The term precision cutting refers to the cutting style where, using an index cutting machine, the angles of the facets can be precisely controlled and the meet-points of facets accurately come together at a single point.

Ignoring specimen grade material, when a crystal comes out of the ground, generally speaking, that crystal will be worth less than a cut stone, even if the stone is poorly cut, because there is a huge amount of risk in that first step, inclusions, color, stone breakage, etc. Faceting the stone, removes much of that risk and shows the buyer what the nature of the stone is. A piece of alluvial rough is a gamble, with its worn outer skin, what is inside can only vaguely be determined in the best circumstances and with a torch light as bright as the sun. Why don’t the rough sellers facet a small window into the rough? Because this would more likely decrease the value of the piece/lot of rough as clean stones are much rarer and when you can visibly see the crystals, veils, fractures, etc then you have a bargaining chip to lower the price.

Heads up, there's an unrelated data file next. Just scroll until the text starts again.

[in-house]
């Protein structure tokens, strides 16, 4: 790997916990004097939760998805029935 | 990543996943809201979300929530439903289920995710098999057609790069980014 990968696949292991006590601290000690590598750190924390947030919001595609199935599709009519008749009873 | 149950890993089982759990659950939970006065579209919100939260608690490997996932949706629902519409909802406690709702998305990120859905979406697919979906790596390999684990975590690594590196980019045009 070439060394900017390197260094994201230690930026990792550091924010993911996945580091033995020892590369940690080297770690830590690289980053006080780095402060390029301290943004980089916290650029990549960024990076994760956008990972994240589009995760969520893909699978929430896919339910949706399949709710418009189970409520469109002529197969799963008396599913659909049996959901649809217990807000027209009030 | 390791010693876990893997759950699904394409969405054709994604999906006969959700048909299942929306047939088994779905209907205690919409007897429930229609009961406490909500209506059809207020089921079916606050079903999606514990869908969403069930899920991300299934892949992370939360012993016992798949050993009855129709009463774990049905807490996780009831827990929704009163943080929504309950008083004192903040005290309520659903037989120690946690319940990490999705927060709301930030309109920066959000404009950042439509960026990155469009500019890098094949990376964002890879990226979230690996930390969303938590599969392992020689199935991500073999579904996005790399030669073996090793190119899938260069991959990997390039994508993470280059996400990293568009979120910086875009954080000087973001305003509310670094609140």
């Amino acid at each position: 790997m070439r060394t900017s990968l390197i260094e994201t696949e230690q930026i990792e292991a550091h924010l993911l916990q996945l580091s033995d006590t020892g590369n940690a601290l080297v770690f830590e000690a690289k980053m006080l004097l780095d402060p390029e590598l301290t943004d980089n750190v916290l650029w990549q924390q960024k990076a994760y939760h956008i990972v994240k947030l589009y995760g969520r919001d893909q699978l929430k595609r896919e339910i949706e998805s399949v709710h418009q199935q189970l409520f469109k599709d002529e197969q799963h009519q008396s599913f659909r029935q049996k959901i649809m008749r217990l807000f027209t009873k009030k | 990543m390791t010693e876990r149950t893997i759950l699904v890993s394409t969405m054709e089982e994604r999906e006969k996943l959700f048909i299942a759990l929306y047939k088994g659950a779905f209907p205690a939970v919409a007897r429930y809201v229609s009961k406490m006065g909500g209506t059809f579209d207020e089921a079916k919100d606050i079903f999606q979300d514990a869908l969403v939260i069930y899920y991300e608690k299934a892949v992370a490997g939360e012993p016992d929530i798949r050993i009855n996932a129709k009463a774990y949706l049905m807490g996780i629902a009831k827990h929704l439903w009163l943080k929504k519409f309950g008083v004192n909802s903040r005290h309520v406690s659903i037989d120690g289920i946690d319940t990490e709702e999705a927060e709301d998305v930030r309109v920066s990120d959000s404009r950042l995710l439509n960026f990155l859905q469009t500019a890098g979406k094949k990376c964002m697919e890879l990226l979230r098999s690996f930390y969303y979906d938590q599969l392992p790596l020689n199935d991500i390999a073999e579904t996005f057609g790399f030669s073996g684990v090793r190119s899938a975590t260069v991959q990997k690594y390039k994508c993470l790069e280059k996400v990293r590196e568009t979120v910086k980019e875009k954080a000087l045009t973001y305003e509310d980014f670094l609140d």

Typical example of a rough Morganite (pink / peach colour beryl)

Typical example of a rough Morganite (pink / peach colour beryl) here, only the top right corner section would be of interest to companies such as Nomad's or Asia Lounges for cutting clean material. Photo Credit: Josh Saltzman


Therefore, so much material comes to those first few local markets as a native cut stone, poor polish with lines visible, facets askew, huge bottom with a chunk out of the side, culet somewhere off towards the right corner, funky crown, kind of an oval shape, a body shape that is just slightly smaller than the rough crystals’ shape, etc. Generally, all that first cutter is trying to do is increase what they can ask for the stone.